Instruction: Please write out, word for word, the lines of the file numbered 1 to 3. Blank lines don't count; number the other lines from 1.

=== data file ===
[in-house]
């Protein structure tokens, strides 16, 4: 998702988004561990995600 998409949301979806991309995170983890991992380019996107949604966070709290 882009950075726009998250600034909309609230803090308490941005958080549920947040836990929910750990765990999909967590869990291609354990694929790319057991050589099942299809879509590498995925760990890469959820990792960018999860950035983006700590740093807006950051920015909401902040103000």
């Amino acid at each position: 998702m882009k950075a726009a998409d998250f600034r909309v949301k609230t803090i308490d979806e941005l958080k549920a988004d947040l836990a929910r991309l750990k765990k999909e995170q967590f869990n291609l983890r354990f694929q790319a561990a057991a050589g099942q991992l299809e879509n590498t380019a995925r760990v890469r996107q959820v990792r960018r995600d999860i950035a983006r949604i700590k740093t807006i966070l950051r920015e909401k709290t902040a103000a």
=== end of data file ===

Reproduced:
[in-house]
């Protein structure tokens, strides 16, 4: 998702988004561990995600 998409949301979806991309995170983890991992380019996107949604966070709290 882009950075726009998250600034909309609230803090308490941005958080549920947040836990929910750990765990999909967590869990291609354990694929790319057991050589099942299809879509590498995925760990890469959820990792960018999860950035983006700590740093807006950051920015909401902040103000």
């Amino acid at each position: 998702m882009k950075a726009a998409d998250f600034r909309v949301k609230t803090i308490d979806e941005l958080k549920a988004d947040l836990a929910r991309l750990k765990k999909e995170q967590f869990n291609l983890r354990f694929q790319a561990a057991a050589g099942q991992l299809e879509n590498t380019a995925r760990v890469r996107q959820v990792r960018r995600d999860i950035a983006r949604i700590k740093t807006i966070l950051r920015e909401k709290t902040a103000a």